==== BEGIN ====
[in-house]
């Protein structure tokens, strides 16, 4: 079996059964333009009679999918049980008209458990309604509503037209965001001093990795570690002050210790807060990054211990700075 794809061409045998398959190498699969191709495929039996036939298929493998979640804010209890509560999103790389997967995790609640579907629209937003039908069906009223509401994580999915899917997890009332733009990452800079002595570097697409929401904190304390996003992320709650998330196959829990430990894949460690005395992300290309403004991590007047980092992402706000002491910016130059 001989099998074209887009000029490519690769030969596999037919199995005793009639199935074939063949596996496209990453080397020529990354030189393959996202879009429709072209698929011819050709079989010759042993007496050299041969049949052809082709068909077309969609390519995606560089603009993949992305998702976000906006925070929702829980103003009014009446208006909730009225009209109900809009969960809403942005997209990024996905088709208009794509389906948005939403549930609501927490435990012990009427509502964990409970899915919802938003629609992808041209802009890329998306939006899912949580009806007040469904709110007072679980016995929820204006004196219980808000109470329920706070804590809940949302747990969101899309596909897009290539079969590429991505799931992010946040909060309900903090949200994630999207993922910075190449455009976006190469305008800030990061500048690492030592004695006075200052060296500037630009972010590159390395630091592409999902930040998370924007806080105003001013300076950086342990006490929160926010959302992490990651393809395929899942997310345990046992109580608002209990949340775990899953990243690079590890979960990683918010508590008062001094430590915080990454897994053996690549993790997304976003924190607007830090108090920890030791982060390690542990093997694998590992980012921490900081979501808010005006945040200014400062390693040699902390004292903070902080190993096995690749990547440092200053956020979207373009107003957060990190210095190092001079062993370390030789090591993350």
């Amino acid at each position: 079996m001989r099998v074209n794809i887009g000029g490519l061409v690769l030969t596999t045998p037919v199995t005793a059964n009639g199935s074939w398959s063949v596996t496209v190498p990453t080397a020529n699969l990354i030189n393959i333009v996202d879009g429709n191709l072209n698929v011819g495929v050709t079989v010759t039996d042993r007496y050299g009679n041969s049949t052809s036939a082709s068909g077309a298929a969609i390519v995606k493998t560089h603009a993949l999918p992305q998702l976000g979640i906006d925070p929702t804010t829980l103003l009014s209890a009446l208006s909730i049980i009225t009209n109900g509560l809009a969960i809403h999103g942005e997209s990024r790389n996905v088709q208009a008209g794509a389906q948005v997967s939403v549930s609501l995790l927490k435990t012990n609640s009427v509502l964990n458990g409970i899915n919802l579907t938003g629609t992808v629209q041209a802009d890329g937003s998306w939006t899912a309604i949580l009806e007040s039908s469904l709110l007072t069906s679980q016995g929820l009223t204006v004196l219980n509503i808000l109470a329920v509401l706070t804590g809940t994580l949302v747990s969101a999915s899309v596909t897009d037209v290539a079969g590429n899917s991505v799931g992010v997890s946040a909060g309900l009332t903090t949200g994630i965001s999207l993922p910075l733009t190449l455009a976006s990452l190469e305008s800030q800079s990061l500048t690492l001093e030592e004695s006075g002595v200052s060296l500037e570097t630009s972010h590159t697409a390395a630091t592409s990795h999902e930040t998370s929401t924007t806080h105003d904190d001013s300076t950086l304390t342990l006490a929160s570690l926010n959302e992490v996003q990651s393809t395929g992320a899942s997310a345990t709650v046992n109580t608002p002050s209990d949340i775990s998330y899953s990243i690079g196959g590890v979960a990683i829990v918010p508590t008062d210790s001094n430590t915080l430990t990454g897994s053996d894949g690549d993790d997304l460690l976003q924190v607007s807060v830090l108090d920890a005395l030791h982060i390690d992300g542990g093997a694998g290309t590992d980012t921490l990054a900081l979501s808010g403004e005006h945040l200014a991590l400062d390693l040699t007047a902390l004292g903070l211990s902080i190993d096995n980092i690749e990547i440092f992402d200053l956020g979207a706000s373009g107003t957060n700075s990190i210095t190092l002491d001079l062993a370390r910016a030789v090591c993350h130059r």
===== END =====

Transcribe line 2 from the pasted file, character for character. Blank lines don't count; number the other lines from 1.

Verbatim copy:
């Protein structure tokens, strides 16, 4: 079996059964333009009679999918049980008209458990309604509503037209965001001093990795570690002050210790807060990054211990700075 794809061409045998398959190498699969191709495929039996036939298929493998979640804010209890509560999103790389997967995790609640579907629209937003039908069906009223509401994580999915899917997890009332733009990452800079002595570097697409929401904190304390996003992320709650998330196959829990430990894949460690005395992300290309403004991590007047980092992402706000002491910016130059 001989099998074209887009000029490519690769030969596999037919199995005793009639199935074939063949596996496209990453080397020529990354030189393959996202879009429709072209698929011819050709079989010759042993007496050299041969049949052809082709068909077309969609390519995606560089603009993949992305998702976000906006925070929702829980103003009014009446208006909730009225009209109900809009969960809403942005997209990024996905088709208009794509389906948005939403549930609501927490435990012990009427509502964990409970899915919802938003629609992808041209802009890329998306939006899912949580009806007040469904709110007072679980016995929820204006004196219980808000109470329920706070804590809940949302747990969101899309596909897009290539079969590429991505799931992010946040909060309900903090949200994630999207993922910075190449455009976006190469305008800030990061500048690492030592004695006075200052060296500037630009972010590159390395630091592409999902930040998370924007806080105003001013300076950086342990006490929160926010959302992490990651393809395929899942997310345990046992109580608002209990949340775990899953990243690079590890979960990683918010508590008062001094430590915080990454897994053996690549993790997304976003924190607007830090108090920890030791982060390690542990093997694998590992980012921490900081979501808010005006945040200014400062390693040699902390004292903070902080190993096995690749990547440092200053956020979207373009107003957060990190210095190092001079062993370390030789090591993350």